By Yvonne Gordon
It’s less well known and much quieter than neighbouring Malta, but Yvonne Gordon is won over by Gozo’s Mediterranean magic
Clip clop, clip clop.
The horses’ hooves echo along the laneway under my window. As the sound fades, I can hear a donkey braying, dogs barking and, in the distance, what sounds like goats bleating. It’s a dawn chorus – but one in which animals rather than birds are singing about the start of a new day.
It’s early morning on the island of Gozo, the second-largest island in the Maltese archipelago in the Mediterranean Sea.
As the air heats up, I bring my breakfast outside to the terrace of the 17th-century farmhouse, taking in the surroundings. Prickly pear trees hang over the small pool, surrounded by walls of the same golden limestone that lines the village streets. Sitting here, I can hear church bells pealing in the distance, but no traffic.
Gozo is smaller and quieter than neighbouring Malta. Just four miles separates the two, but Gozo doesn’t have motorways or even an airport. It does have hotels, holiday apartments and beaches – if that’s what you’re after – but on a much smaller scale than Malta. I’ve skipped those, instead choosing to stay at a more rural farmhouse in the village of Xewkija, discovering the island and its traditions at a more relaxed pace.
Churches are dotted around the island.
Dropping into the bakery to stock up for the day, I line up with the locals as the bakers weave around us with full trays of ftira (traditional pizza-like bread, topped with vegetables and potatoes) and qassatat (small pies filled with peas or cheese), to load into the wood-fired oven. There are no shop counters here – you just pick your bread or ftiras straight from the cooling racks.
For sightseeing, the Azure Window at Dwejra (pictured top) is one of Gozo’s most outstanding natural features. A massive natural limestone rock arch, it gets its name from the clear blue Mediterranean Sea beneath it. Dwejra is also home to Qawra, or the Inland Sea, a sea-water lagoon with a tunnel leading to the open sea, and the Blue Hole, a popular diving spot.
The Azure Window has also been used as a location for films such as Clash Of The Titans, The Count Of Monte Cristo and appeared in Season 1 of the HBO TV series Game Of Thrones. This year, Gozo will have another big screen moment with the release of Angelina Jolie’s film By The Sea. The film was set in Mgarr ix-Xini Bay and last summer Jolie, Brad Pitt and their family took up residence in a farmhouse nearby for the three months of filming. They were often spotted around the island.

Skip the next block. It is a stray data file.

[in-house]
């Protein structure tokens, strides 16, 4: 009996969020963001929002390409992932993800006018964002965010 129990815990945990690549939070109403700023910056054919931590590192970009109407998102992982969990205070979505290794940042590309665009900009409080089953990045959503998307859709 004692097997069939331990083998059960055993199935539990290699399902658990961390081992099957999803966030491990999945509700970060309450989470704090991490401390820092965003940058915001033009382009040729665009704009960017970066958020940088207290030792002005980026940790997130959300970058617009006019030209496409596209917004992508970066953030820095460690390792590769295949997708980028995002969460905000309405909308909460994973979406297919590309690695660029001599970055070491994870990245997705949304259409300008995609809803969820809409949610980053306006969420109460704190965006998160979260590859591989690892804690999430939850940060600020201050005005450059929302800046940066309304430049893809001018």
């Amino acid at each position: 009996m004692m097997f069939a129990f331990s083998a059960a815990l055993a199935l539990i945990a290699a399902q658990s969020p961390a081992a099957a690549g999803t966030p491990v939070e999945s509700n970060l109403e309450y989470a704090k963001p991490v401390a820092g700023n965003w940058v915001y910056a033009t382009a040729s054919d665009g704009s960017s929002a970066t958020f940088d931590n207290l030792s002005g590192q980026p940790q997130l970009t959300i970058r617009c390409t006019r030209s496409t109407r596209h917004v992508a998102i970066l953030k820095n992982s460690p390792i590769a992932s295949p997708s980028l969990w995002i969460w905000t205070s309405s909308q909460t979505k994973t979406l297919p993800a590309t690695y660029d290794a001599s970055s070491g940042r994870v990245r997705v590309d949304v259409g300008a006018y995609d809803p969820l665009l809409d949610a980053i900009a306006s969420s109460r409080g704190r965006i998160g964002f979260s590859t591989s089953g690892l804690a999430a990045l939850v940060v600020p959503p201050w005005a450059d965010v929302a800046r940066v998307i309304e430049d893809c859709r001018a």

Freediving off Gozo
With its tiny beach, the rocky cove at Mgarr ix-Xini is a peaceful spot, but Gozo has many unique coves and bays. Ramla Bay, to the north of the island, has an expanse of dark red sands. At San Blas Bay a steep, almost vertical path winds down the hill, past olive trees, pomegranate and fruit trees, to a more secluded golden sandy beach with a tiny cafe.
On the other side of the island is the lively Xlendi Bay. Set in a long, rocky inlet with cliffs on one side and hotels overlooking the water on the other, the seafront is lined with cafes and restaurants. Colourful fishing boats bob up and down in the bay while swimmers old and young edge down steps along the walls into the warm clear water.
One of the most enjoyable afternoons was spent kayaking from Qbajjar Bay at Marsalforn in the north of the island. Here, a warm, shallow bay leads out to a rocky coastline full of caves and indents. Above this, flat limestone plateaus are home to vast salt pans, from where sea salt has been harvested by the same family for generations. Emmanuel Clini and his daughter Josephine spend months tending the salt-pans and collecting salt, which is sold on to local businesses.
Salt-panning is not the only tradition still thriving on the island. Wander around the small streets of a town or village and you might find anything from wine, honey or cheese-making to an ironmonger or a cobbler.
Over in the old citadel (fortress) of Victoria, farmer Rikardu Zammit gets up early every day to prepare the typical Gbejniet cheese for his restaurant, Ta’ Rikardu (4 Triq il-Fosos, Cittadella, Victoria).
“Everything starts at the farm,” he tells me. “We have 200 sheep and goats. We start early, sometimes at 3am, because of the heat.”
Kayaking on Gozo
When I return to the farmhouse one evening, there are three women sitting outside their houses, enjoying the sun, while further along in another doorway, a woman sits knitting a scarf. I hear horse whinnies coming from behind one of the houses and I meet Charlie, a farmer who has some goats in a pen in the centre of the square and turns out to own the horse, Delilah, that I’ve heard passing my window in the mornings.
It’s another glimpse of an authentic island life, where people sit in doorways and chat about the day, rather than posting social media updates, and where horses’ hooves are a regular sound.
Gozo moves at a relaxed pace. A visit to the island is a great reminder to slow down, to appreciate the surroundings, and rather than rushing around, to set your internal clock to Gozo time…
The Gozo Channel ferry from Malta takes around 25 minutes and costs €4.65 per walk-on passenger, (gozochannel.com). Ryanair (ryanair.com) flies from Dublin to Malta five times weekly, fares start from €42.99 one way (from €80.99 in May and June).
Where to stay
A week at Il-Marhab farmhouse, which sleeps up to nine, costs from €998 to €1,798, depending on the season. For this and other farmhouses, see firstgozo.com. The 5-star hotel Ta’ Cenc (tacenchotel.com) is set on a nature reserve and rooms have little gardens. Standard doubles start at €168 per night.